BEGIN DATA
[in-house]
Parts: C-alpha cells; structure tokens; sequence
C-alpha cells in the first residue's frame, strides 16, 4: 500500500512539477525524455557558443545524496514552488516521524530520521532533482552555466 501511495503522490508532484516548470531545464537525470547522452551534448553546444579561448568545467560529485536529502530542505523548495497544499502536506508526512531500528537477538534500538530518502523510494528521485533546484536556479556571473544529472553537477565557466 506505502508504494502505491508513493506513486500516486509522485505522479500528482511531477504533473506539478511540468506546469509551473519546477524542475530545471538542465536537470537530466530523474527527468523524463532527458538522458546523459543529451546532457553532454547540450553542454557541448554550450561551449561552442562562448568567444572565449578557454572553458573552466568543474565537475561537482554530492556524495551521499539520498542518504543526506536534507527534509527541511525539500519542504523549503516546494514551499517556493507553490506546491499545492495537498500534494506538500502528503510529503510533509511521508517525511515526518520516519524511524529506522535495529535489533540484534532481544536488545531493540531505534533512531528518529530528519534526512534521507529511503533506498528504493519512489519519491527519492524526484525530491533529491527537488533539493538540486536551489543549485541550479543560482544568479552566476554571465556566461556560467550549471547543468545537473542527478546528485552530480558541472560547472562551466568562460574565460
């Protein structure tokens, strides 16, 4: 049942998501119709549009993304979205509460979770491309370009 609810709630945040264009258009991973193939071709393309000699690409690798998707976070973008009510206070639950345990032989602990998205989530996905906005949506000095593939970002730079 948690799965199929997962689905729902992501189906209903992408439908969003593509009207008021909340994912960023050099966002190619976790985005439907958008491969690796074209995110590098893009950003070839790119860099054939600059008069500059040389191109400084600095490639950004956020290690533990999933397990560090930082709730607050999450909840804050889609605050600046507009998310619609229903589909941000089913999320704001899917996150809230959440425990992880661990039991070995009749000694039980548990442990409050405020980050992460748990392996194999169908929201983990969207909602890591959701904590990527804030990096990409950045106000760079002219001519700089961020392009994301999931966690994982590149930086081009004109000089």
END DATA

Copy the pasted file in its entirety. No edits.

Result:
[in-house]
Parts: C-alpha cells; structure tokens; sequence
C-alpha cells in the first residue's frame, strides 16, 4: 500500500512539477525524455557558443545524496514552488516521524530520521532533482552555466 501511495503522490508532484516548470531545464537525470547522452551534448553546444579561448568545467560529485536529502530542505523548495497544499502536506508526512531500528537477538534500538530518502523510494528521485533546484536556479556571473544529472553537477565557466 506505502508504494502505491508513493506513486500516486509522485505522479500528482511531477504533473506539478511540468506546469509551473519546477524542475530545471538542465536537470537530466530523474527527468523524463532527458538522458546523459543529451546532457553532454547540450553542454557541448554550450561551449561552442562562448568567444572565449578557454572553458573552466568543474565537475561537482554530492556524495551521499539520498542518504543526506536534507527534509527541511525539500519542504523549503516546494514551499517556493507553490506546491499545492495537498500534494506538500502528503510529503510533509511521508517525511515526518520516519524511524529506522535495529535489533540484534532481544536488545531493540531505534533512531528518529530528519534526512534521507529511503533506498528504493519512489519519491527519492524526484525530491533529491527537488533539493538540486536551489543549485541550479543560482544568479552566476554571465556566461556560467550549471547543468545537473542527478546528485552530480558541472560547472562551466568562460574565460
């Protein structure tokens, strides 16, 4: 049942998501119709549009993304979205509460979770491309370009 609810709630945040264009258009991973193939071709393309000699690409690798998707976070973008009510206070639950345990032989602990998205989530996905906005949506000095593939970002730079 948690799965199929997962689905729902992501189906209903992408439908969003593509009207008021909340994912960023050099966002190619976790985005439907958008491969690796074209995110590098893009950003070839790119860099054939600059008069500059040389191109400084600095490639950004956020290690533990999933397990560090930082709730607050999450909840804050889609605050600046507009998310619609229903589909941000089913999320704001899917996150809230959440425990992880661990039991070995009749000694039980548990442990409050405020980050992460748990392996194999169908929201983990969207909602890591959701904590990527804030990096990409950045106000760079002219001519700089961020392009994301999931966690994982590149930086081009004109000089």